Space junk could be next property boom
This computer generated graphic by NASA shows space junk has made such a mess of Earth's orbit that experts say we may need to finally think about cleaning it up. Photo: AP
The term ''space junk'' has not been long in the lexicon, but it may already be time to junk it.
In the coming colonisation of space, one nation's space junk will probably be another's strategic heritage treasure, according to space archaeologist Alice Gorman.
''This is a lesson Australian Aboriginal people know all too well,'' says the Flinders University academic, whose unusual career combines her twin childhood dreams of astronomy and archaeology.
''In the future people might say, 'You have no right to use this orbit or resources because historically you have never been there'. So it could become critical to demonstrate you have an asset in space.'' Even if it's in pieces, and no longer works.
If the definition of space junk and its astropolitical implications seems too far over your head, Dr Gorman begs to differ.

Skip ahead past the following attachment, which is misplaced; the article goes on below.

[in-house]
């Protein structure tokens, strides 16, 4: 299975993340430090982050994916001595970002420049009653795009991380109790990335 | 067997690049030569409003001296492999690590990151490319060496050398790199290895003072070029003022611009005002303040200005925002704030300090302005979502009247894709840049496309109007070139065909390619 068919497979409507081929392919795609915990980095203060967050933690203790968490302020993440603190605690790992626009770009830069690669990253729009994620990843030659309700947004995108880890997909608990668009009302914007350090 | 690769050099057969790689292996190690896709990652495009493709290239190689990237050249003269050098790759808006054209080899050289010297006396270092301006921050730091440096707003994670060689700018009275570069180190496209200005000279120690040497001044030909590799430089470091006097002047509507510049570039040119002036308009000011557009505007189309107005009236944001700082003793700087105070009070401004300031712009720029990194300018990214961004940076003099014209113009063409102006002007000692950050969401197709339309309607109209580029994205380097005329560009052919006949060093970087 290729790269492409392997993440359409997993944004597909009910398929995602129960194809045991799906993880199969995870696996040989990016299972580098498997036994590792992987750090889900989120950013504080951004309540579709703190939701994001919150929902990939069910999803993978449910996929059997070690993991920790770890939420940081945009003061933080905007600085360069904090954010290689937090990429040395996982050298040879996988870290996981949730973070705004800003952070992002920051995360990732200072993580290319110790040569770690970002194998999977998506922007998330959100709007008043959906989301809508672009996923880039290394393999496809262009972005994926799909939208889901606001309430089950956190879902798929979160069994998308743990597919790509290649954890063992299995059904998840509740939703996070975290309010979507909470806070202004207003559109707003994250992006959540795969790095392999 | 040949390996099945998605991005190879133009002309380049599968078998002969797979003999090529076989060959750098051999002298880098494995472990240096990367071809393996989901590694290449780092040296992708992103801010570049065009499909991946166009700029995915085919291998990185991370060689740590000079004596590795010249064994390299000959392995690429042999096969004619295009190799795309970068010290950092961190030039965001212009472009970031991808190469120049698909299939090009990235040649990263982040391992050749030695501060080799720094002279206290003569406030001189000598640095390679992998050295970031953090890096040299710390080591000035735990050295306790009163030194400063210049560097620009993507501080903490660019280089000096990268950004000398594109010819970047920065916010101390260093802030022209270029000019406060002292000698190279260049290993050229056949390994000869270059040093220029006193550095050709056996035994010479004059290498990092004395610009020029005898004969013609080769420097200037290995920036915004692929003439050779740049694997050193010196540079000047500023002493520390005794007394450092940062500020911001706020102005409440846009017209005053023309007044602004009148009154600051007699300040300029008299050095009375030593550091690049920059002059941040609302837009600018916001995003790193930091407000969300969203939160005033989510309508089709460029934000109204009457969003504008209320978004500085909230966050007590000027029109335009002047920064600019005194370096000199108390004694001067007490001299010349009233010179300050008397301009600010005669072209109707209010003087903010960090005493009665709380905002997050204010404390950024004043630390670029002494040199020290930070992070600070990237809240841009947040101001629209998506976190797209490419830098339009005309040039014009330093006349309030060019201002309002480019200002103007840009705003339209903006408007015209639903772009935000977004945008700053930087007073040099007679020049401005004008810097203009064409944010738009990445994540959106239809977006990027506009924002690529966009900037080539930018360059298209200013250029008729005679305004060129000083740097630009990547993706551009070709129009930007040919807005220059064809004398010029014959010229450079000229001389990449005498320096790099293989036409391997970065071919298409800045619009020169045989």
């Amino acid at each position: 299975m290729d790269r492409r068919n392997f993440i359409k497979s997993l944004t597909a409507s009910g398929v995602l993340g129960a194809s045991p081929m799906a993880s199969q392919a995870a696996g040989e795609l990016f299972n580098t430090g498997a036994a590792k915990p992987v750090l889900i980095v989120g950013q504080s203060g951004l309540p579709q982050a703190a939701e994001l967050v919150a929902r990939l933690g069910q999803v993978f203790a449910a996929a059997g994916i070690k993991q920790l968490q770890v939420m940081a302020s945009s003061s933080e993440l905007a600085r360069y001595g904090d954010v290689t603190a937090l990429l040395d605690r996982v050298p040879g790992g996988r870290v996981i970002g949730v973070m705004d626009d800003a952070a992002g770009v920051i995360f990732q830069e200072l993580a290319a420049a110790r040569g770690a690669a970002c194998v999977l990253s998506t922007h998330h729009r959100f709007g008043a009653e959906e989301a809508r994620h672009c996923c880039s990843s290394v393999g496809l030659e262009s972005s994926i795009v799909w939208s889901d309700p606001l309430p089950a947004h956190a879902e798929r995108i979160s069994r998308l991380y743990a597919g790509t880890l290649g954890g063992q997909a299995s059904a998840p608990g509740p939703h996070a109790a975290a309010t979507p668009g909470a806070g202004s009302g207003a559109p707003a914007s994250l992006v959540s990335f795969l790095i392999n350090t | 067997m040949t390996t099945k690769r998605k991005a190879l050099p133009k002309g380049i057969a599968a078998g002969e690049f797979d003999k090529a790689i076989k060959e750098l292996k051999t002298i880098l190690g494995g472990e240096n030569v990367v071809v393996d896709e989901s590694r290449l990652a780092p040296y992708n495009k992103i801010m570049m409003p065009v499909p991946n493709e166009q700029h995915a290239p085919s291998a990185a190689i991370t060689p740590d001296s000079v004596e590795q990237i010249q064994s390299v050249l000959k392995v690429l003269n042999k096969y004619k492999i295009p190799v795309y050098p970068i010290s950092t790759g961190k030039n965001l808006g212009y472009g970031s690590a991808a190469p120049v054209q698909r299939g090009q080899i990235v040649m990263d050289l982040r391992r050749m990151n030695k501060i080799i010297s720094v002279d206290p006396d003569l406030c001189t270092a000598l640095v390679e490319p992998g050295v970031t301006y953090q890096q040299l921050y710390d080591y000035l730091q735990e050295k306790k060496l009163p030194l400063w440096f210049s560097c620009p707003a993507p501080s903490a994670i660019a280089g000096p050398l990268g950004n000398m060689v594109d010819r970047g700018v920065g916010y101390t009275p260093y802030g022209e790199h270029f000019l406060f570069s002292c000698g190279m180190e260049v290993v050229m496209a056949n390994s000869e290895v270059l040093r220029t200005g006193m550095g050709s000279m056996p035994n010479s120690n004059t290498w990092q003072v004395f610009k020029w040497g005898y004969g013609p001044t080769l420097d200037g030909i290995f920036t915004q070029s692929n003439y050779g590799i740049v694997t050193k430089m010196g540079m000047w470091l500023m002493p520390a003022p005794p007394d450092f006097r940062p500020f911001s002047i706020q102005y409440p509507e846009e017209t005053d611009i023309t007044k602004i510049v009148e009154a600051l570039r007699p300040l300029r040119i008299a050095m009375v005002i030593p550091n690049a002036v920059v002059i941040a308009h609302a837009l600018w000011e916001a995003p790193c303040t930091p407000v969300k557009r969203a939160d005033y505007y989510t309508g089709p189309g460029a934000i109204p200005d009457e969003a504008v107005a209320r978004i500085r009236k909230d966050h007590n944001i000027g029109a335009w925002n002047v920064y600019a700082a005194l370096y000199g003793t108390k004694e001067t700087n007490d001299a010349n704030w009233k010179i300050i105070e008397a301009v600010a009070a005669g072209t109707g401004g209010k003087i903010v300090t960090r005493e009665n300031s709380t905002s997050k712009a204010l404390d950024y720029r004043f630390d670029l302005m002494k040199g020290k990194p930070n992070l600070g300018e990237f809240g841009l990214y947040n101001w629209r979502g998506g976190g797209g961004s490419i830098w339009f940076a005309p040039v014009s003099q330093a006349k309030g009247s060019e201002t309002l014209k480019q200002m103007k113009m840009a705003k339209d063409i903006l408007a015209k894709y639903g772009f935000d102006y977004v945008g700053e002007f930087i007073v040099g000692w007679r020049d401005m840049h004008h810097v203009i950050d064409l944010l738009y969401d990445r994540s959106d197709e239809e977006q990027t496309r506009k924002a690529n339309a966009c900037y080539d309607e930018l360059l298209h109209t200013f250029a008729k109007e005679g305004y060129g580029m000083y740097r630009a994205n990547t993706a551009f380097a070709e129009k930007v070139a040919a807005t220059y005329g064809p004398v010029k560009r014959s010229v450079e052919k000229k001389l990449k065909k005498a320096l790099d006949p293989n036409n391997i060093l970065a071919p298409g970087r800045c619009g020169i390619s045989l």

The use of satellites for purposes from communicating to finding our way to knowing the weather means we all have a stake in space, she says.
Think of satellite navigation, aka satnav or GPS.
''Everybody uses it now. People are starting to lose the ability to think spatially and read maps. So the situation where somebody gains control of the geostationary orbit could have an absolutely phenomenal impact.''
With ''off-earth mining'' expected within 20 years, she warns it will take only a bold first mover to overcome the UN's Outer Space Treaty, which declared space ''the province of all mankind''.
At the TEDx event in Sydney in May, Dr Gorman will be urging people to spread their thinking into space. ''I think it's important to realise you don't have to stand idly by and watch the big space players make the decisions.''
Other speakers include Julian Assange's legal adviser, Jennifer Robinson, ''contemporary warrior''and former Australian Special Forces sniper Damien Mander on fighting poachers in Africa, and star designer Marc Newson.